The dynamic control of thermal transport properties in solids must contend with the fact that phonons are inherently broad-band. Thus, efforts to create reversible thermal conductivity switches have resulted in only modest on/off ratios, since only a relatively narrow portion of the phononic spectrum is impacted. Here, we report on the ability to modulate the thermal conductivity of topologically networked materials by nearly a factor of four following hydration, through manipulation of the displacement amplitude of atomic vibrations. By varying the network topology, or crosslinked structure, of squid ring teeth-based bio-polymers through tandem-repetition of DNA sequences, we show that this thermal switching ratio can be directly programmed. This on/off ratio in thermal conductivity switching is over a factor of three larger than the current state-of-the-art thermal switch, offering the possibility of engineering thermally conductive biological materials with dynamic responsivity to heat.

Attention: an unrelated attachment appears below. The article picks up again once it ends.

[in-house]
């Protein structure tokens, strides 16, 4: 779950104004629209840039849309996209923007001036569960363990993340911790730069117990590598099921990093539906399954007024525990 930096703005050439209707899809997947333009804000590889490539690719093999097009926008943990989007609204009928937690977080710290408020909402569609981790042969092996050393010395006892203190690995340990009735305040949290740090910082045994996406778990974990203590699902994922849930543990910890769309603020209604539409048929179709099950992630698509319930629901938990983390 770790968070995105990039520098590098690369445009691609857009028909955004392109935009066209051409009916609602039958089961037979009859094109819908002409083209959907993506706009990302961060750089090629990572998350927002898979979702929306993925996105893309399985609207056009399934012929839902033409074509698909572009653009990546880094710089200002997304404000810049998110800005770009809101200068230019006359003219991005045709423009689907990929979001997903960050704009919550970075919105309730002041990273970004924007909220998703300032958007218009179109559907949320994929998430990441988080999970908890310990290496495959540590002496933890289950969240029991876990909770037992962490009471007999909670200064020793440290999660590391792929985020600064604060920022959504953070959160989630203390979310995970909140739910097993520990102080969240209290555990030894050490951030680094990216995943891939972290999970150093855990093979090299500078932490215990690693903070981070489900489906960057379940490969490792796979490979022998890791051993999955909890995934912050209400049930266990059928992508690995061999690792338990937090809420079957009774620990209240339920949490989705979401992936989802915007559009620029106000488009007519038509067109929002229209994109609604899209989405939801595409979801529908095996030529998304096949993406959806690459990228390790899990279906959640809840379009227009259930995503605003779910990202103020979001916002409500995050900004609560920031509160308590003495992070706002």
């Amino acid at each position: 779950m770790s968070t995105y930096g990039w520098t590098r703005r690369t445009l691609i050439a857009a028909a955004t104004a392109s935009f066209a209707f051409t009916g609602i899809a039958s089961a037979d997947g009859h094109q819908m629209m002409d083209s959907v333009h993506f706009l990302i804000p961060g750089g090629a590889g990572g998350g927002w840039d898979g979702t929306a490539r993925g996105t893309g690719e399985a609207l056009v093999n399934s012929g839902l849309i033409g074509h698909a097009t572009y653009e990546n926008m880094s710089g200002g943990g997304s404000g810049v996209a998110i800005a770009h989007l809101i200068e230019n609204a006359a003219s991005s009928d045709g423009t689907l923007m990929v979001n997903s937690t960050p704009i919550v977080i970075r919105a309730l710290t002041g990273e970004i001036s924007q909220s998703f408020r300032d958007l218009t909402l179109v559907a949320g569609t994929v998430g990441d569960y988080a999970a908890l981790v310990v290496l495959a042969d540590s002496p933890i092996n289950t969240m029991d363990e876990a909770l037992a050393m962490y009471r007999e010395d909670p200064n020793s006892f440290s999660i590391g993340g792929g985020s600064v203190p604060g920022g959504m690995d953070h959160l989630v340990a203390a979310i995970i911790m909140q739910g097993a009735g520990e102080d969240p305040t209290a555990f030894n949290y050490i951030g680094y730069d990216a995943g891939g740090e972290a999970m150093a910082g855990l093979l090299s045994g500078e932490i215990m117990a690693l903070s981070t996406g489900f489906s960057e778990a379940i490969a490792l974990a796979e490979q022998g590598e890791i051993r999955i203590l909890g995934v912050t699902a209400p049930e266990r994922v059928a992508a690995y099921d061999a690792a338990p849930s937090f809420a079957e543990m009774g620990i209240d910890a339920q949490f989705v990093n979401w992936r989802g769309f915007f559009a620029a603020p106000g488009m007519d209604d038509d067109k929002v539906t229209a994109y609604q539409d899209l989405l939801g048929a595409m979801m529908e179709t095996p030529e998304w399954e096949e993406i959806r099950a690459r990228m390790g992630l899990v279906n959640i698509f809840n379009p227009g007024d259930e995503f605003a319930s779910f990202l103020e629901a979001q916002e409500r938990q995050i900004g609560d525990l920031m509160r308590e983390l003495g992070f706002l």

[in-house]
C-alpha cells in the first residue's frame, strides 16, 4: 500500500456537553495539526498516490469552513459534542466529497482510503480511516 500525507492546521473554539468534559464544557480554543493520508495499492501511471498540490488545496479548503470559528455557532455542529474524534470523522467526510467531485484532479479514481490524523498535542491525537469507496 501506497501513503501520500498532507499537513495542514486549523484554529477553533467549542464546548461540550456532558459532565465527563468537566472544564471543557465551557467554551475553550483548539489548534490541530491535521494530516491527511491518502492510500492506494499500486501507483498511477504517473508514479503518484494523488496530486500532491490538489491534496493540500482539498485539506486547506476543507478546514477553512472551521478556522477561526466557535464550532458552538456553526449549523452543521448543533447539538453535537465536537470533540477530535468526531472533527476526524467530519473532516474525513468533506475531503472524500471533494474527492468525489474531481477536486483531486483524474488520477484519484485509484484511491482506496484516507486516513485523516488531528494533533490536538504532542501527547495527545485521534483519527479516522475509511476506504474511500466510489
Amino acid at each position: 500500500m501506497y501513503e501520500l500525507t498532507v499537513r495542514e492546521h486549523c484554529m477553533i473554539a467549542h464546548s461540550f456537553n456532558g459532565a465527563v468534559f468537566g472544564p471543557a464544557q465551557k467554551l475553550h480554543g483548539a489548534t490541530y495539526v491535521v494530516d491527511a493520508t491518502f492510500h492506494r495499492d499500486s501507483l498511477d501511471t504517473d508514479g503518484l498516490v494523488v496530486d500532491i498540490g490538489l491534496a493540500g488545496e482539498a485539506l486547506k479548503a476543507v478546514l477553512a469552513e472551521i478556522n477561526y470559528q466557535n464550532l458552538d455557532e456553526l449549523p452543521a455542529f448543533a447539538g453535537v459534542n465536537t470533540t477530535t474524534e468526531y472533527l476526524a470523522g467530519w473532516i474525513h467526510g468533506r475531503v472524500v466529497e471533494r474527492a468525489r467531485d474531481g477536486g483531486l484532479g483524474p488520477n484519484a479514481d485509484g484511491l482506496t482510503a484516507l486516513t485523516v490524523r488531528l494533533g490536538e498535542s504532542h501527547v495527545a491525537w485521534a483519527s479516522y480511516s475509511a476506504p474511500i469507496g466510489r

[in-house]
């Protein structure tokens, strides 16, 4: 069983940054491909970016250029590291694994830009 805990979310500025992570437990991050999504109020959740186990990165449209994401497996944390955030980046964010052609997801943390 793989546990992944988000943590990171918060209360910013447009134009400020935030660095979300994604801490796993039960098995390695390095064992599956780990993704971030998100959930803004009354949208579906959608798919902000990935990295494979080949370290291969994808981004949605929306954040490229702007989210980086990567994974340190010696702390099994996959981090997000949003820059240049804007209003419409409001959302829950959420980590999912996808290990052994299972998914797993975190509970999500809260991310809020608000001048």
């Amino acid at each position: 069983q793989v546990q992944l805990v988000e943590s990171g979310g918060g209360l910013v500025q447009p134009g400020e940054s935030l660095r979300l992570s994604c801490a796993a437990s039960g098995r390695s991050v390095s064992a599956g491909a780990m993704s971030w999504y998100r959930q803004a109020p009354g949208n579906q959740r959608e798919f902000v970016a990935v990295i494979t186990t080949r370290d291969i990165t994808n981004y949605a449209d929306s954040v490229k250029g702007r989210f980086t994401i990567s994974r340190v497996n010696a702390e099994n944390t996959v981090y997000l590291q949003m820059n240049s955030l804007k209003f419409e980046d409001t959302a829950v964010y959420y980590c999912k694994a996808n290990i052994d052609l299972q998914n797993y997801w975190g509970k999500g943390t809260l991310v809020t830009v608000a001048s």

5:00 PM–7:00 PM Apr 23, 2019 (US - Arizona)
PCC North, 300 Level, Exhibit Hall C-E